of the woman in the photo in the wreath.
Problem was, neither my Cousin Alice or I could figure
out who the woman was...until we found the following
studio portrait in another pile of old family photos.
Without even seeing at the caption on the back, I knew
instantly she was our gr-gr-grandmother, Mary W. CUPP.
Mary Weaver (nee McClellan) Cupp
b. 29 Nov 1823, Washington Co, Pennsylvania
d. 16 Oct 1903, Chicago Mound, Lyon Co, Kansas.
Marr. 17 Feb 1846, Preston Co, VA (now WV) to
Michael R. CUPP, who predeceased her in 1899.
Enlargement of funeral wreath
The studio portrait that solved the mystery may
or may not be the same one in the photo.
(West) Virginia > Illinois > Kansas
In 1856, Michael, Mary and five young sons left Preston Co VA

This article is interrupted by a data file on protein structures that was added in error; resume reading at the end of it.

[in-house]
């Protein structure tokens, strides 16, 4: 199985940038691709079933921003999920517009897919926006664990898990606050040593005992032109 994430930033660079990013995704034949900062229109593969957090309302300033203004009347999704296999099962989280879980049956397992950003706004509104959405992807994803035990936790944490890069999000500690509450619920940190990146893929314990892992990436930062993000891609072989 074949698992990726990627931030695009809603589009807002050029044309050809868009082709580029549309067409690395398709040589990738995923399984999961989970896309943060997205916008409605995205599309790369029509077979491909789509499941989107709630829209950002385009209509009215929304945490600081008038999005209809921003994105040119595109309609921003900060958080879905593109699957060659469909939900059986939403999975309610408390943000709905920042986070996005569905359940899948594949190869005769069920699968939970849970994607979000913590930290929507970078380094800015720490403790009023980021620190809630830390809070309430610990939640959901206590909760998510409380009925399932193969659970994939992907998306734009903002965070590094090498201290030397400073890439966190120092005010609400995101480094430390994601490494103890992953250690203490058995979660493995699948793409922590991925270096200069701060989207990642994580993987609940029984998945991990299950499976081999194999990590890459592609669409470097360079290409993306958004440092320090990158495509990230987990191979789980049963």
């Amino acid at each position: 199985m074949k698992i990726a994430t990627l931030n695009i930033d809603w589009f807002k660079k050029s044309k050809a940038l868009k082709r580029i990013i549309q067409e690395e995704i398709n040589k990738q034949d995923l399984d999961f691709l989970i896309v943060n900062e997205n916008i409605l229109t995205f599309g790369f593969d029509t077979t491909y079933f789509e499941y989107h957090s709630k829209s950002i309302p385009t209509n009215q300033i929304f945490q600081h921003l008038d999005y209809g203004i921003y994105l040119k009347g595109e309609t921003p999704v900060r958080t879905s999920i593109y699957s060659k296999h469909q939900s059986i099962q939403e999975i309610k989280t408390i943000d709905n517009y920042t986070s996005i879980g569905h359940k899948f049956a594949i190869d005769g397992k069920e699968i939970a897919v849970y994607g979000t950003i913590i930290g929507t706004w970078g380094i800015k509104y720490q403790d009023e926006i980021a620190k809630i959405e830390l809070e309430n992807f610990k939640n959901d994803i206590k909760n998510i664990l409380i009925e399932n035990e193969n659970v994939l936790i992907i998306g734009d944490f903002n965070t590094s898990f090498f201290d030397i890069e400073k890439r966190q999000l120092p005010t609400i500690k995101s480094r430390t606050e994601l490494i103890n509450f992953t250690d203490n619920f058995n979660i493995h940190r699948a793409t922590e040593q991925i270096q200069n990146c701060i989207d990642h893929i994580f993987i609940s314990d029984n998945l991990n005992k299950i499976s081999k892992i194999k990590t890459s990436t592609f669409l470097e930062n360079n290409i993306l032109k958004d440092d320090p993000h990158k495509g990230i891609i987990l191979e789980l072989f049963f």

and followed most of Mary's siblings to McDonough Co, IL.
Only one brother, Robert Price McClellan, chose not to.
He became a doctor in Uniontown, Fayette Co, PA instead.
Ten years later Michael, Mary and children left Illinois
for the Chicago Mound neighborhood of Lyon Co, Kansas.
By then the family included a sixth son and a daughter;
a second daughter had died in IL when only a week old.
New Years Day 1870, eldest son Wm. Cornwell "Will" Cupp
married Sarah Amanda "Sallie" Denham (the snow-haired
matriarch in 1936 at Morro Bay CA in this PFF post).
Will Cupp would inherit the farm at Chicago Mound that
his parents had homesteaded in 1866. But not until after
Mary had wrenched it from the clutches of his youngest
brother, Jeremiah (Jerry), who'd evicted her from
her own land shortly after Michael Cupp died.
I have a copy of Michael's will in which he left the farm
to Jerry, specifying he was not to get it until Mary died.
But Jerry and 2nd wife Mary (Hummer) Whelan
didn't let a "minor" legal technicality keep them from
taking immediate possession of what was "rightfully his".
After regaining possession of the farm, Mary Sr. made a
new will leaving it to Will, and "the sum of one dollar" to
Jerry, who tucked tail and moved his Mary to Topeka.
If Mary (McClellan) Cupp looks a bit tense
in the studio portrait, now you know why.